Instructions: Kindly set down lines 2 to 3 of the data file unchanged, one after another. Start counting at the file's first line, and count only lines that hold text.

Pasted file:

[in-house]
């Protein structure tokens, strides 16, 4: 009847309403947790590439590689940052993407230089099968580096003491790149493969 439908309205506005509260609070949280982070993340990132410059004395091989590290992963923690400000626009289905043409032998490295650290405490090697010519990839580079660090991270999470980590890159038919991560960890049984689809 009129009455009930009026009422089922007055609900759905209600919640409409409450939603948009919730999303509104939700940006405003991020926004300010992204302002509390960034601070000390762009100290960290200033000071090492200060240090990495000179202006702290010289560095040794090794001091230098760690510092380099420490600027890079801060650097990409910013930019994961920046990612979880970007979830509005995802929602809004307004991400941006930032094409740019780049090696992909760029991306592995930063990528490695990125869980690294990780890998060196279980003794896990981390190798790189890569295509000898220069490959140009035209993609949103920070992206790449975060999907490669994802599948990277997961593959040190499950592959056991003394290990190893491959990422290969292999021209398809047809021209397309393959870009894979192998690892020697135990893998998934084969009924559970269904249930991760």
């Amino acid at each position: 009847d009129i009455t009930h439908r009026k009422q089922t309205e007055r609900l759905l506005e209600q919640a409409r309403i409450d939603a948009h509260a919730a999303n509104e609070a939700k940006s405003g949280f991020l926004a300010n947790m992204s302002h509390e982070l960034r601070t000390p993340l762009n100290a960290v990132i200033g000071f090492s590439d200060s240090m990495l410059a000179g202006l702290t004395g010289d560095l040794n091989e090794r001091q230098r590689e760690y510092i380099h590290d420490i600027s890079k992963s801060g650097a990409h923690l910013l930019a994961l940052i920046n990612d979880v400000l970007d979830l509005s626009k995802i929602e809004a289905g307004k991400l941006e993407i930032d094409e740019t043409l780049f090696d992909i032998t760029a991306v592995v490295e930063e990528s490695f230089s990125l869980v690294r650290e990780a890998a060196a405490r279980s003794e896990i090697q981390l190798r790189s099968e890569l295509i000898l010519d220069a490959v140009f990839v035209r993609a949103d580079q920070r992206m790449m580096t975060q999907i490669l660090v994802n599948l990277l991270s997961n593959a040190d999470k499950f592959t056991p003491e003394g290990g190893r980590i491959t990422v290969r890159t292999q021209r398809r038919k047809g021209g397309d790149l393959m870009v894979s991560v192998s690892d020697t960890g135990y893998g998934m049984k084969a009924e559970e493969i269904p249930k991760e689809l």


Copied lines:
């Protein structure tokens, strides 16, 4: 009847309403947790590439590689940052993407230089099968580096003491790149493969 439908309205506005509260609070949280982070993340990132410059004395091989590290992963923690400000626009289905043409032998490295650290405490090697010519990839580079660090991270999470980590890159038919991560960890049984689809 009129009455009930009026009422089922007055609900759905209600919640409409409450939603948009919730999303509104939700940006405003991020926004300010992204302002509390960034601070000390762009100290960290200033000071090492200060240090990495000179202006702290010289560095040794090794001091230098760690510092380099420490600027890079801060650097990409910013930019994961920046990612979880970007979830509005995802929602809004307004991400941006930032094409740019780049090696992909760029991306592995930063990528490695990125869980690294990780890998060196279980003794896990981390190798790189890569295509000898220069490959140009035209993609949103920070992206790449975060999907490669994802599948990277997961593959040190499950592959056991003394290990190893491959990422290969292999021209398809047809021209397309393959870009894979192998690892020697135990893998998934084969009924559970269904249930991760």
């Amino acid at each position: 009847d009129i009455t009930h439908r009026k009422q089922t309205e007055r609900l759905l506005e209600q919640a409409r309403i409450d939603a948009h509260a919730a999303n509104e609070a939700k940006s405003g949280f991020l926004a300010n947790m992204s302002h509390e982070l960034r601070t000390p993340l762009n100290a960290v990132i200033g000071f090492s590439d200060s240090m990495l410059a000179g202006l702290t004395g010289d560095l040794n091989e090794r001091q230098r590689e760690y510092i380099h590290d420490i600027s890079k992963s801060g650097a990409h923690l910013l930019a994961l940052i920046n990612d979880v400000l970007d979830l509005s626009k995802i929602e809004a289905g307004k991400l941006e993407i930032d094409e740019t043409l780049f090696d992909i032998t760029a991306v592995v490295e930063e990528s490695f230089s990125l869980v690294r650290e990780a890998a060196a405490r279980s003794e896990i090697q981390l190798r790189s099968e890569l295509i000898l010519d220069a490959v140009f990839v035209r993609a949103d580079q920070r992206m790449m580096t975060q999907i490669l660090v994802n599948l990277l991270s997961n593959a040190d999470k499950f592959t056991p003491e003394g290990g190893r980590i491959t990422v290969r890159t292999q021209r398809r038919k047809g021209g397309d790149l393959m870009v894979s991560v192998s690892d020697t960890g135990y893998g998934m049984k084969a009924e559970e493969i269904p249930k991760e689809l």